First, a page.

What should I do? Everything just happened so fast. I just started my new job and it feels like I'm still learning. I feel as if they gave up on me so soon, but I understand that safety is a priority and they cannot have me working as an unsafe nurse. Will anyone hire me again? Should I really accept that I can never be a hospital nurse? Where do I go from here? I'm feeling so lost and so disappointed in myself.
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  2. 23 Comments

  3. by   pixierose
    I'm sorry this is happening to you.

    This is not the floor for you, to no fault of your own. You need more feedback at the time it's happening, not "2 weeks ago ..."

    It sounds like time management is a biggie for you, and the tossing of bottles before scanning and not scanning meds, errors in the Pyxis. et al sounds like you're rushing rushing rushing.

    Take a deep breathe.

    You're new. You're going to be slower than others and that's ok. But it's better to be slow than to make med errors. Get a good brain sheet that works for you. Talk to your "advisor." Break down those tasks and prioritize-- what needs my attention NOW?

    You can be a bedside nurse, but learn from mistakes and *keep learning.* Your boss may have already made up her mind and perhaps this is not the best floor for you; however, get that feedback and try again.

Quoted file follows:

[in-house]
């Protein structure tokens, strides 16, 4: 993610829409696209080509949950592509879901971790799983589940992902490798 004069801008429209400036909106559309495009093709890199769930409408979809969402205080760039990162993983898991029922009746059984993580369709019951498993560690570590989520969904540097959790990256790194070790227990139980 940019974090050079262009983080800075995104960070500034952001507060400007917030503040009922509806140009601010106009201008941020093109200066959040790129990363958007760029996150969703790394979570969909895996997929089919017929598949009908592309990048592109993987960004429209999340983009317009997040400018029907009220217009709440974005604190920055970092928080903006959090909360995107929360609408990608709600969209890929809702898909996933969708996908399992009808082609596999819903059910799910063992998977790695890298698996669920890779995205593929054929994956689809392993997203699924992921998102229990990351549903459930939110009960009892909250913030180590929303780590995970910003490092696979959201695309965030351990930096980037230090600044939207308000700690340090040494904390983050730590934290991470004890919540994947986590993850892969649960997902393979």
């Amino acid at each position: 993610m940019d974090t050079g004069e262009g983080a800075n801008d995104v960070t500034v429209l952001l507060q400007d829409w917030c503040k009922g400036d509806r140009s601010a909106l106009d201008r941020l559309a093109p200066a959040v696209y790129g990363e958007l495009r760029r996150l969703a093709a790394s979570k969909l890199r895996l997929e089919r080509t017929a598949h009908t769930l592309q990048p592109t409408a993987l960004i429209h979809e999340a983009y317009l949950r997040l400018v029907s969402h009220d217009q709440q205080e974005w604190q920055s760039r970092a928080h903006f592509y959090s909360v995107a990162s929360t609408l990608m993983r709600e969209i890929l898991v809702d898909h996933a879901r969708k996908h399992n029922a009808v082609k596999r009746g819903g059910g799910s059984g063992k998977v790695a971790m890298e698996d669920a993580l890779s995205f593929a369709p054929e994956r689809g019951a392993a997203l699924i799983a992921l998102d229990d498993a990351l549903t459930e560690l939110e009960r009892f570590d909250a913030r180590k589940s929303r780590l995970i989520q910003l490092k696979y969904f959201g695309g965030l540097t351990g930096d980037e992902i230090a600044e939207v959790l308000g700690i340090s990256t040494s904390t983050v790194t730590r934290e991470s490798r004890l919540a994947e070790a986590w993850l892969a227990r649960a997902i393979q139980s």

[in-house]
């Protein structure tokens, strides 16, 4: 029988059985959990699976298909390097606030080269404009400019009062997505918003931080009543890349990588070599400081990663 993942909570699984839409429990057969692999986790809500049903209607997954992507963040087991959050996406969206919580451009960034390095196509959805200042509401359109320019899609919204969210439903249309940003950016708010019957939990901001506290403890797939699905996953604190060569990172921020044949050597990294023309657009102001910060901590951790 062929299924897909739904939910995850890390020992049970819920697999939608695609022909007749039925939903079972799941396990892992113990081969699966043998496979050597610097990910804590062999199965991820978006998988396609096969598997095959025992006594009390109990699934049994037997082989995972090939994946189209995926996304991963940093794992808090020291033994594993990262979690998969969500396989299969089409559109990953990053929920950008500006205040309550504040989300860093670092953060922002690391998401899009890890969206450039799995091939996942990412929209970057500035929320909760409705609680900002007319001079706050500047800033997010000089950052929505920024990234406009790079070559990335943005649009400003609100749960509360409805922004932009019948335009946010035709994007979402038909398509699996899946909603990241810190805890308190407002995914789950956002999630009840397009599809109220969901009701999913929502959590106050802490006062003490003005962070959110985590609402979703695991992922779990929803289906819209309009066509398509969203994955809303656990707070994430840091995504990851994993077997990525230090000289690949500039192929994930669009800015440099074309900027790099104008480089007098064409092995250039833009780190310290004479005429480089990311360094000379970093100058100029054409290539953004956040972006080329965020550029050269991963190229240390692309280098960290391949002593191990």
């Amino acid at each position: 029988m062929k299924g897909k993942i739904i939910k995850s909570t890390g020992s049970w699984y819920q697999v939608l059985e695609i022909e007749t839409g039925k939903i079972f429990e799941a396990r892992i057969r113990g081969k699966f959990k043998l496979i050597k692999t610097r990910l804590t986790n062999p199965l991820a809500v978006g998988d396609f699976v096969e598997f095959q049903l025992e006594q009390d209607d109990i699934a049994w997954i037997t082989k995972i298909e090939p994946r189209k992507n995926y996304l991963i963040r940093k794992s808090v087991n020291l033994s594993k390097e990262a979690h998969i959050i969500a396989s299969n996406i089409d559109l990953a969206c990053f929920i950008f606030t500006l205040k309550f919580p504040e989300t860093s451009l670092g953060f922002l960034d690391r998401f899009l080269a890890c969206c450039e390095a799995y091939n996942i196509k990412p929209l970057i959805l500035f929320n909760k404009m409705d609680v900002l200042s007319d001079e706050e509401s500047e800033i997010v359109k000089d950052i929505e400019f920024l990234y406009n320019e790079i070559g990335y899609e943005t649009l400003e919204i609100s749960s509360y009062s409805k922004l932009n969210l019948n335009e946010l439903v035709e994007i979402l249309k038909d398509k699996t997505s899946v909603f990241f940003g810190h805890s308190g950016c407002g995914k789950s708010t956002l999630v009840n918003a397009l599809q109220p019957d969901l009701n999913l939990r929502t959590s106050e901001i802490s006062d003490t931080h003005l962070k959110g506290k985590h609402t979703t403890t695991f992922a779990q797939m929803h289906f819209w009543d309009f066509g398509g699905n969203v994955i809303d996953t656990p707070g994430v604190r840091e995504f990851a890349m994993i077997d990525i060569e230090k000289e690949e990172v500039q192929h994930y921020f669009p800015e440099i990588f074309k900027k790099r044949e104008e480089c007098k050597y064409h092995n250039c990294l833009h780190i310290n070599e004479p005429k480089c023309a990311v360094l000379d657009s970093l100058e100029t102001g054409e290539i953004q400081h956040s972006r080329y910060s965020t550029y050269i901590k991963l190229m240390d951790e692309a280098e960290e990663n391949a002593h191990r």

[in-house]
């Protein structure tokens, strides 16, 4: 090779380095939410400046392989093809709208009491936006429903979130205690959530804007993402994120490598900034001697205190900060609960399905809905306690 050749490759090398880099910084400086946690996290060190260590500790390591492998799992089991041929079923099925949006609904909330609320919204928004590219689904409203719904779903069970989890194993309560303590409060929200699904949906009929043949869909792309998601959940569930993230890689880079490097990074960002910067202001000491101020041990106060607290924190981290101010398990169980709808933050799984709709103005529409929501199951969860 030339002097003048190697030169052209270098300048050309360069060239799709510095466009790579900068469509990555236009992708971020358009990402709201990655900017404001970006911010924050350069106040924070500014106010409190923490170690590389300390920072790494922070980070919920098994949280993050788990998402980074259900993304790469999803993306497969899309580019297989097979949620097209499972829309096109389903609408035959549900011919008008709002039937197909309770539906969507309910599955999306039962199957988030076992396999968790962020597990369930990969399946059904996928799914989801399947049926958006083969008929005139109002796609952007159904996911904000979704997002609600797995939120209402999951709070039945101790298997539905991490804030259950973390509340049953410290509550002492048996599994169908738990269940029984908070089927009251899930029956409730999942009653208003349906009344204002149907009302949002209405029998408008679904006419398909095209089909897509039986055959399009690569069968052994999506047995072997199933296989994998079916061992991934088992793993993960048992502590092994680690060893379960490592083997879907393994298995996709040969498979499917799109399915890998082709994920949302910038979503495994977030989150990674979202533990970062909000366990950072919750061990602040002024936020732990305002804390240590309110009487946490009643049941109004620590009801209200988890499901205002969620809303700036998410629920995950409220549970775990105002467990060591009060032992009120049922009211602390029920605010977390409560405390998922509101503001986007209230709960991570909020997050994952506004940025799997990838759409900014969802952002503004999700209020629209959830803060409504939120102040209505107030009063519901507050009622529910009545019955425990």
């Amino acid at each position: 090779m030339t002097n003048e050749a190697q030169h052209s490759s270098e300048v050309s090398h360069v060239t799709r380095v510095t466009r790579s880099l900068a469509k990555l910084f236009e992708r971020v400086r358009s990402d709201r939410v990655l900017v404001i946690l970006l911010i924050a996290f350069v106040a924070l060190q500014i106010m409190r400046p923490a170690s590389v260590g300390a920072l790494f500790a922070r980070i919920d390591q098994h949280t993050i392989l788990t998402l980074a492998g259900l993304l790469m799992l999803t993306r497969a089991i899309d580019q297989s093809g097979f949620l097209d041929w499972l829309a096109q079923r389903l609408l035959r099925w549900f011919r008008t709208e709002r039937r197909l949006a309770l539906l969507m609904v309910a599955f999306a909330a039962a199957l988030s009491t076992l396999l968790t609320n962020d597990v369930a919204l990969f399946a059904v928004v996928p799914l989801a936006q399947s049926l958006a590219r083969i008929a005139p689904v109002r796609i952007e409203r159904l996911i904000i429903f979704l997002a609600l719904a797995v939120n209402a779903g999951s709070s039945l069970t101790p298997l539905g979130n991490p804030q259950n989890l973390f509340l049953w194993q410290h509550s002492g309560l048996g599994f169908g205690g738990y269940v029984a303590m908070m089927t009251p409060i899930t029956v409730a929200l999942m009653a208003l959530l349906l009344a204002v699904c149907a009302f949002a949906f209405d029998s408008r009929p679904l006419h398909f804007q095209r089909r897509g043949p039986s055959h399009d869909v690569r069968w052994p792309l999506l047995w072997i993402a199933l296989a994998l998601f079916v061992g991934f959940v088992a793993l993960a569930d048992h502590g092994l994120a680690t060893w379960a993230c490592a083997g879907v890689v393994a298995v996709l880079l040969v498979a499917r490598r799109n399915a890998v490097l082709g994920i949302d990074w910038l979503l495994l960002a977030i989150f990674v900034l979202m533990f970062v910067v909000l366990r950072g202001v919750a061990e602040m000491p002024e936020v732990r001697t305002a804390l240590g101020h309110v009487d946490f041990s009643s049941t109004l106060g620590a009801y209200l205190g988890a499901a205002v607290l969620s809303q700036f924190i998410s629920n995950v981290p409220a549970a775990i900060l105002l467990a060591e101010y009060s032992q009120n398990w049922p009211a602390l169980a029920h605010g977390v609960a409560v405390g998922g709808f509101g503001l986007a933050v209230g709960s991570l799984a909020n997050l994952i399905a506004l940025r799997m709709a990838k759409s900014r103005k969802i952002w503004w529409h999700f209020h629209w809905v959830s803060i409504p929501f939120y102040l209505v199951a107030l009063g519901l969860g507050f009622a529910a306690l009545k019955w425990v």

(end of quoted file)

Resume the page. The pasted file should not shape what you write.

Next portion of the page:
Last edit by pixierose on Sep 22 : Reason: spelling/clarification
  4. by   JKL33
    Please, for the love of...I don't even know what...please tell me that at some point you had some semblance of an actual "orientation."

    If you didn't...ugh, I don't even know. I seriously believe that if it were me I would turn in my resignation notice tomorrow so I could at least tell my next place that I resigned because there was no orientation and I didn't understand that was the plan going in.

    So very sorry. At the end of nursing school you are in no way equipped to handle an assignment with someone merely lurking around somewhere in case you have a question, and then telling you what you did wrong at the end of the day.
  5. by   JKL33
    P.S. If you're placed in a situation that is a set up for failure, that certainly does not make you personally a failure.
  6. by   NICUismylife
    As a new grad, you have 8 patients and no aide? Am I reading that right? Sounds like they are setting you up to fail. Start looking for a new job ASAP.
  7. by   pixierose
    Quote from JKL33
    Please, for the love of...I don't even know what...please tell me that at some point you had some semblance of an actual "orientation."

    If you didn't...ugh, I don't even know. I seriously believe that if it were me I would turn in my resignation notice tomorrow so I could at least tell my next place that I resigned because there was no orientation and I didn't understand that was the plan going in.